Updated: Apr 9
I met Alina just a few weeks after she arrived in Madrid. Here is what she had to say about her transition to Madrid and my support:
"Firstly, I could not recommend Madison enough! This is actually a quite a long post, but designed for you to fully understand why. Madison compassion and support are beyond this world, so you would do yourself a great favour in asking for her help.
First time rootless mom, having read the introductory post from Madison on the Madoula page, I couldn’t help but relate to her calling herself “rootless”. I think I spent a while contemplating my own identity, but somehow this word never occurred to me.
Likely, if you’re reading this page, in Madrid and in English, there has been some “uprooting” going on in your life at some point. And, if anything, isn’t the transition into motherhood, a metamorphosis of a woman into a mother, uprooting enough on its own? I think everyone has thousands of doubts and restless thoughts going through their minds during the pregnancy, in anticipation of our life and our own perception of it changing irreversibly.
Anyone about to assume a role of a mother, whether through pregnancy, adoption or surrogacy is going through this process of preparation and doubt. “Am I going to be a good mother? Will I be able to be strong enough to handle everything? What if I do something wrong and harm them already, before they are even born? And, oh, how much will it all hurt?” - I’m sure these thoughts are familiar.
Now, add to this the fact that you are likely in a foreign country, with an unfamiliar language and healthcare system, with little to no support of family due to either their geographical proximity or other limitations, and in a situation you’ve never been in before, with a whole universe unfolding inside of your belly. And there is a pandemic raging through the world - what could be more unusual! Can be scary - but the chances are, you’re okay, because we are women, and women are capable of impossible. Just imagine a man in this situation and have a good laugh!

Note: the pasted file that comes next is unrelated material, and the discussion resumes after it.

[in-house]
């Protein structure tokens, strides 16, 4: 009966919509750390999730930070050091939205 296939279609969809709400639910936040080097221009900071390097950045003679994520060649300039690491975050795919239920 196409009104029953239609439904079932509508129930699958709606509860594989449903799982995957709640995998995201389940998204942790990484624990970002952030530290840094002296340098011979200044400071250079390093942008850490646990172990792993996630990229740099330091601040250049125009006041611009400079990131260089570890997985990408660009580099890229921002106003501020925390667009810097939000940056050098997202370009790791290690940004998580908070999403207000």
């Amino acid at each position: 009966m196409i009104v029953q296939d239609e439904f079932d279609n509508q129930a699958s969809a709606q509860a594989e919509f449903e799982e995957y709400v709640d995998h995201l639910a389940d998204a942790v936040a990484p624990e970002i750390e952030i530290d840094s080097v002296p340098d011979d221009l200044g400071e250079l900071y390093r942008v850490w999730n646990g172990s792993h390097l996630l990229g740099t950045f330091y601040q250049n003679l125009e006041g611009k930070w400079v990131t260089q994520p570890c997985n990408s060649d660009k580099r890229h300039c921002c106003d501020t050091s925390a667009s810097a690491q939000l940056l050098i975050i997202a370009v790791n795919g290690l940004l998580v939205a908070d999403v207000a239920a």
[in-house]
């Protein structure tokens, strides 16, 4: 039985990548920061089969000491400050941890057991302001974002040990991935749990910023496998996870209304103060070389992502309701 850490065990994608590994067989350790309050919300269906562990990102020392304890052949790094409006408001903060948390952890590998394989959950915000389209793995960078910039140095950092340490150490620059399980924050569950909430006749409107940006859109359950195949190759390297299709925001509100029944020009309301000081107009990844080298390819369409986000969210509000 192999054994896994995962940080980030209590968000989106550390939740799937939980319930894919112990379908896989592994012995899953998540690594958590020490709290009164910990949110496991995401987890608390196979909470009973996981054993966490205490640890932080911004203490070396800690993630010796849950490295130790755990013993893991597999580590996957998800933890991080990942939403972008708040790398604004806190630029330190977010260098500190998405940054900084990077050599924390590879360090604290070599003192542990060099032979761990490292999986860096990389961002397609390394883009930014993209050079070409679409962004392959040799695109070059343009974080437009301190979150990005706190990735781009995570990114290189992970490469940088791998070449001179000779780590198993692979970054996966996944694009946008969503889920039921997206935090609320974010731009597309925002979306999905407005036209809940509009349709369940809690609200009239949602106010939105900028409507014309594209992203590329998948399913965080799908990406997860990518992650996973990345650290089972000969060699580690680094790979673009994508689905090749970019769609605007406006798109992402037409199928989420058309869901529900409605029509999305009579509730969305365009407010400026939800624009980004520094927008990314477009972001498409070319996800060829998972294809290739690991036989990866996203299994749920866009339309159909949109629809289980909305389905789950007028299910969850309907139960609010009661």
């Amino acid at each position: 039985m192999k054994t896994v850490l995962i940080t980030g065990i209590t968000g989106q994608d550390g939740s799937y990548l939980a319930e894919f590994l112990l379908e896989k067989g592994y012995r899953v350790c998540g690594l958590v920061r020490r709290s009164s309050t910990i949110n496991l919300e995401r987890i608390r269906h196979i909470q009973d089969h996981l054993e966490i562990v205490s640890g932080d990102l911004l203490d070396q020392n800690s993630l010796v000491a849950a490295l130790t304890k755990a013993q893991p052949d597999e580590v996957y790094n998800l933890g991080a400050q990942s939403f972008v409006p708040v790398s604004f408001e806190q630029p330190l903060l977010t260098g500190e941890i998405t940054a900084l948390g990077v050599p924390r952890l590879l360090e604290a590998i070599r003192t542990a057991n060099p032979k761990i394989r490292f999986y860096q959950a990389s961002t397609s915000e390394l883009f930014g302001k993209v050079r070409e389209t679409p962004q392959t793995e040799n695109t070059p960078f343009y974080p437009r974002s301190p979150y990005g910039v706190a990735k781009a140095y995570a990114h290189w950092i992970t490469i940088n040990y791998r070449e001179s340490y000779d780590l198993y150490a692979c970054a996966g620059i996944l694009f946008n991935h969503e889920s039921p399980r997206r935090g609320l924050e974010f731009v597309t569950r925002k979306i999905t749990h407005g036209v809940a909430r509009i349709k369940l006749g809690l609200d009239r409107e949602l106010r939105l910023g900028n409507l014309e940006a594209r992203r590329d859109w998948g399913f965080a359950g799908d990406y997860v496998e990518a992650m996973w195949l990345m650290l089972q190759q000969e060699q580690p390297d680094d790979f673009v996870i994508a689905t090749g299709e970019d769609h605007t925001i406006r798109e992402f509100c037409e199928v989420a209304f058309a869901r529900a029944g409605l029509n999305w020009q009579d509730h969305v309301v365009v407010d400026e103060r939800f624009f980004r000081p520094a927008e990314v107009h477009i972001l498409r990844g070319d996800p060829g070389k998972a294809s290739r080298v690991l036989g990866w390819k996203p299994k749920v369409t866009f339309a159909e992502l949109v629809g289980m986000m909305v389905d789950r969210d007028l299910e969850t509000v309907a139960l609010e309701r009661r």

Frankly, I must say, being “rootless”, this is not my first time finding my feet in a country where I don’t speak the language, know anyone at all or know how things work. If anything I have the love of my life by my side, rubbing my back and cooking me dinner whenever I need him to. But having a tiny human growing inside me changes everything.
I feel like I used to be brave because I wasn’t afraid to get hurt, after all, I knew I could withstand many blows. But now, it isn’t about me. It is all about the life that I am about to give, that I will be responsible for for the rest of my life. That pressure, that weight of responsibility may break one from the inside, even without any external hurdles.
And yet, we must blindly navigate through a strange and sometimes cold labyrinth of bureaucracy and people’s haphazard unkindness, seemingly leaving you in the dead end every time you try to take action. And this is where nothing, nothing at all is more important than having the support of someone who knows what to do. Of someone, who knows what to say, whom to call, where to ask for help (and how!). Of someone, who, above all, knows exactly what you’re going through.
That brings me to Madison. I don’t think she realises yet the extent to which she is going to help lots of women like me. I don’t honestly think it is comprehensible -- because support and guidance are priceless, and kindness and devotion with which she gives them are measureless. If you’ve been moving around, if you’ve faced challenges in life you’re likely to be used to carrying the weight of responsibility on your shoulders.
My one advice, if you’re still thinking about it: don’t. Ask for help. And ask Madison. The support and kindness you will get is worth so much more than money can buy.
I personally moved to Madrid following my husband, who landed his dream job (an English speaking one) when I was around 6 weeks pregnant. We thought long and hard about this and decided to take a leap of faith and to move to a city we have never been to, where we don’t know anyone, or know the culture or language. I thought, having been a bit of a vagabond myself, it’s not the first time I’m going to do something like this, and so if he can handle it, I know I will. We have each other and we will figure the rest out with the pregnancy and having the baby - we are a great team!